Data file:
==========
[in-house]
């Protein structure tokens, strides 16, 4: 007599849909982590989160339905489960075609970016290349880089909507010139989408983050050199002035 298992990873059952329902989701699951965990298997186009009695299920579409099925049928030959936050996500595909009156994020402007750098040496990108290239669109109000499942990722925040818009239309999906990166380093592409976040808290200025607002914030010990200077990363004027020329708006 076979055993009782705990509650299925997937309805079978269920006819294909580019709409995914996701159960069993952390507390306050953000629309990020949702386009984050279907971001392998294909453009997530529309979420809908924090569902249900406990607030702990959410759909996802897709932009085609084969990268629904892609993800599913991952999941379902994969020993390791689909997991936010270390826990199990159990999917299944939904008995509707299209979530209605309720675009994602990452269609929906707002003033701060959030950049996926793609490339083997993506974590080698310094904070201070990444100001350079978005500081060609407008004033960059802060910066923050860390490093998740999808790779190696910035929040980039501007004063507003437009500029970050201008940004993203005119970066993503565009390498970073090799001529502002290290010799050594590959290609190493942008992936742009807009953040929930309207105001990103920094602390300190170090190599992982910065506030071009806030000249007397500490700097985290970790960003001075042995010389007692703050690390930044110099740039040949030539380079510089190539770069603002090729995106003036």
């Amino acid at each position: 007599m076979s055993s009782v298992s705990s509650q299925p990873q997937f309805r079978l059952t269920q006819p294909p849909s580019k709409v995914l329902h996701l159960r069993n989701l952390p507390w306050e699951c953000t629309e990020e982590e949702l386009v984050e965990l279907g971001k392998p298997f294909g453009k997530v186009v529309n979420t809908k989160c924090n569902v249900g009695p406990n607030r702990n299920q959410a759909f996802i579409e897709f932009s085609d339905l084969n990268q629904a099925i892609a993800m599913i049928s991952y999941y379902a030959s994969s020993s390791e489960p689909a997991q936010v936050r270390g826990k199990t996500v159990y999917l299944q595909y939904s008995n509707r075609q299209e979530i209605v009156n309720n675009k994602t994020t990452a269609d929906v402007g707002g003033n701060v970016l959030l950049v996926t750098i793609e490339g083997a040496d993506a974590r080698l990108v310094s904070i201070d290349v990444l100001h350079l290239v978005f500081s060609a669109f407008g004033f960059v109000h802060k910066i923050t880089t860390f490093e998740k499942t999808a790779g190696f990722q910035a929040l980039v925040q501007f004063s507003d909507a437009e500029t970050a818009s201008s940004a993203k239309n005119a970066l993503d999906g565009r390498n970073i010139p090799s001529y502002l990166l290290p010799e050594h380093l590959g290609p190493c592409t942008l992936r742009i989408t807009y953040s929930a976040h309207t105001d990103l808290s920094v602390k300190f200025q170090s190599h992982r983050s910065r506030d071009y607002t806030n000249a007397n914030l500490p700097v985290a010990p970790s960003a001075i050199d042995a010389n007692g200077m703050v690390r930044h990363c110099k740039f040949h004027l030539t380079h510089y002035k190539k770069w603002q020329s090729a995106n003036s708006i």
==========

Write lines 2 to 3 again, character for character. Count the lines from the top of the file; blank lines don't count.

């Protein structure tokens, strides 16, 4: 007599849909982590989160339905489960075609970016290349880089909507010139989408983050050199002035 298992990873059952329902989701699951965990298997186009009695299920579409099925049928030959936050996500595909009156994020402007750098040496990108290239669109109000499942990722925040818009239309999906990166380093592409976040808290200025607002914030010990200077990363004027020329708006 076979055993009782705990509650299925997937309805079978269920006819294909580019709409995914996701159960069993952390507390306050953000629309990020949702386009984050279907971001392998294909453009997530529309979420809908924090569902249900406990607030702990959410759909996802897709932009085609084969990268629904892609993800599913991952999941379902994969020993390791689909997991936010270390826990199990159990999917299944939904008995509707299209979530209605309720675009994602990452269609929906707002003033701060959030950049996926793609490339083997993506974590080698310094904070201070990444100001350079978005500081060609407008004033960059802060910066923050860390490093998740999808790779190696910035929040980039501007004063507003437009500029970050201008940004993203005119970066993503565009390498970073090799001529502002290290010799050594590959290609190493942008992936742009807009953040929930309207105001990103920094602390300190170090190599992982910065506030071009806030000249007397500490700097985290970790960003001075042995010389007692703050690390930044110099740039040949030539380079510089190539770069603002090729995106003036």
């Amino acid at each position: 007599m076979s055993s009782v298992s705990s509650q299925p990873q997937f309805r079978l059952t269920q006819p294909p849909s580019k709409v995914l329902h996701l159960r069993n989701l952390p507390w306050e699951c953000t629309e990020e982590e949702l386009v984050e965990l279907g971001k392998p298997f294909g453009k997530v186009v529309n979420t809908k989160c924090n569902v249900g009695p406990n607030r702990n299920q959410a759909f996802i579409e897709f932009s085609d339905l084969n990268q629904a099925i892609a993800m599913i049928s991952y999941y379902a030959s994969s020993s390791e489960p689909a997991q936010v936050r270390g826990k199990t996500v159990y999917l299944q595909y939904s008995n509707r075609q299209e979530i209605v009156n309720n675009k994602t994020t990452a269609d929906v402007g707002g003033n701060v970016l959030l950049v996926t750098i793609e490339g083997a040496d993506a974590r080698l990108v310094s904070i201070d290349v990444l100001h350079l290239v978005f500081s060609a669109f407008g004033f960059v109000h802060k910066i923050t880089t860390f490093e998740k499942t999808a790779g190696f990722q910035a929040l980039v925040q501007f004063s507003d909507a437009e500029t970050a818009s201008s940004a993203k239309n005119a970066l993503d999906g565009r390498n970073i010139p090799s001529y502002l990166l290290p010799e050594h380093l590959g290609p190493c592409t942008l992936r742009i989408t807009y953040s929930a976040h309207t105001d990103l808290s920094v602390k300190f200025q170090s190599h992982r983050s910065r506030d071009y607002t806030n000249a007397n914030l500490p700097v985290a010990p970790s960003a001075i050199d042995a010389n007692g200077m703050v690390r930044h990363c110099k740039f040949h004027l030539t380079h510089y002035k190539k770069w603002q020329s090729a995106n003036s708006i």